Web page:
THE electric era is dawning faster than expected, with Porsche announcing its next generation Macan will be fully electric — with more models to follow.

It will be the brand’s first all-electric compact SUV, and is due to roll off the assembly line in Leipzig at the start of the next decade.

The plant itself is undergoing a multi-million dollar refit to handle the change of direction.  

“Electromobility and Porsche go together perfectly,” Porsche chairman Oliver Blume said.

“Not just because they share a high-efficiency approach, but especially because of their sporty character.

“By 2022 we will be investing more than six billion euros (about $9.5 billion) in electric mobility, and by 2025, 50 per cent of all new Porsche vehicles could have an electric drive system.

“In next 10 years we will focus on a drive mix consisting of even further optimised petrol engines, plug-in hybrid models, and purely electrically-operated sports cars.

“Our aim is to take a pioneering role in technology, and we will continue to align the company with the mobility of the future.”

The decision to build the next generation Macan at the company’s Leipzig site was taken in July last year.

Like the Taycan, the Macan compact SUV features 800-volt technology and is based on the Porsche PPE architecture (Premium Platform Electric) developed in collaboration with Audi.

The Taycan will be the first purely electric sports car from Porsche and will be launched at the end of 2019, followed soon after by its derivative — the Taycan Cross Turismo.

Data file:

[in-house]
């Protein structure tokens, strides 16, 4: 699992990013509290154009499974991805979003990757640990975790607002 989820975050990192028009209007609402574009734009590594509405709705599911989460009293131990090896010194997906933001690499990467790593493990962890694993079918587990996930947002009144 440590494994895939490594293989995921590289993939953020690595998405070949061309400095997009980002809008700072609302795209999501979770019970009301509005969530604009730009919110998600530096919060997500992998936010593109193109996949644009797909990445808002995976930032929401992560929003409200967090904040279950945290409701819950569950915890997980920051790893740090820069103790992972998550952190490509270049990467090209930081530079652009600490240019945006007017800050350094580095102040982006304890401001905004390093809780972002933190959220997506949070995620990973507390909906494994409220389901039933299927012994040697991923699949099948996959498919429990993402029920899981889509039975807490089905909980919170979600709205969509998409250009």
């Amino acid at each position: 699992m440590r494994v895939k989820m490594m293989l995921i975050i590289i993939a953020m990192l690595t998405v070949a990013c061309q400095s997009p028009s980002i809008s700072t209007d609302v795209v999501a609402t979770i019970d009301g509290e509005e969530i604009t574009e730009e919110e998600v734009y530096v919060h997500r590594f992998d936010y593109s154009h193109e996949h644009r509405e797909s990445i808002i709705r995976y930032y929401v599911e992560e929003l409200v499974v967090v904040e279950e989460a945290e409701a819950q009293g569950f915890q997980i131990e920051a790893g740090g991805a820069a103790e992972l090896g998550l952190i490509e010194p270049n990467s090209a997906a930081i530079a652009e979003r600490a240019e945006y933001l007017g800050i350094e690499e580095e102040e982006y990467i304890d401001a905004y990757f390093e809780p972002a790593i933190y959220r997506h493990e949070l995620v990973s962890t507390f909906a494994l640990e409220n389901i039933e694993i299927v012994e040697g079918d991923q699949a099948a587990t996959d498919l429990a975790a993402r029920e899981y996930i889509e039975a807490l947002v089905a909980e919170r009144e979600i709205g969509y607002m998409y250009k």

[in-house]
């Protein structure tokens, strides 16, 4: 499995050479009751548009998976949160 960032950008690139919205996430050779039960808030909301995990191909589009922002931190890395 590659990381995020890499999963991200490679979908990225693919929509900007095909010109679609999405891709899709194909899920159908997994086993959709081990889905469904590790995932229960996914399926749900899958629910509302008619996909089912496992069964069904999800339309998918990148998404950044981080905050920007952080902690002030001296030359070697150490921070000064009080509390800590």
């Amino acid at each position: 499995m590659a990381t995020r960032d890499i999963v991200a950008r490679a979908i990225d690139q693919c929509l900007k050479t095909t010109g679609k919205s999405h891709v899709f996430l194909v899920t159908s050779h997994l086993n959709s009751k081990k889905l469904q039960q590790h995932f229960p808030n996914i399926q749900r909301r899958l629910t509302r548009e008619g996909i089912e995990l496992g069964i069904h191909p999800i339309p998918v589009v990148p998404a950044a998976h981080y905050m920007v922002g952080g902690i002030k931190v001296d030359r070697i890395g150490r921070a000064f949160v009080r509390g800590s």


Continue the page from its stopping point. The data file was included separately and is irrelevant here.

CHECKOUT: Porsche ‘Taycan’ charge of business

CHECKOUT: First electric Porsche goes into production

Porsche takes the 'electric' lead

Buys

Bill Buys, probably Australia’s longest-serving motoring writer, has been at his craft for more than five decades. Athough motoring has always been in his DNA, he was also night crime reporter, foreign page editor and later chief reporter of the famed Rand Daily Mail. He’s twice been shot at, attacked by a rhinoceros and had several chilling experiences in aircraft. His experience includes stints in traffic law enforcement, motor racing and rallying and writing for a variety of local and international publications. He has covered countless events, ranging from world motor shows and Formula 1 Grands Prix to Targa tarmac and round-the-houses meetings. A motoring tragic, he has owned more than 90 cars. Somewhat of a nostalgic, he has a special interest in classic cars. He is the father of Targa star Robert Buys, who often adds his expertise to Bill’s reviews.
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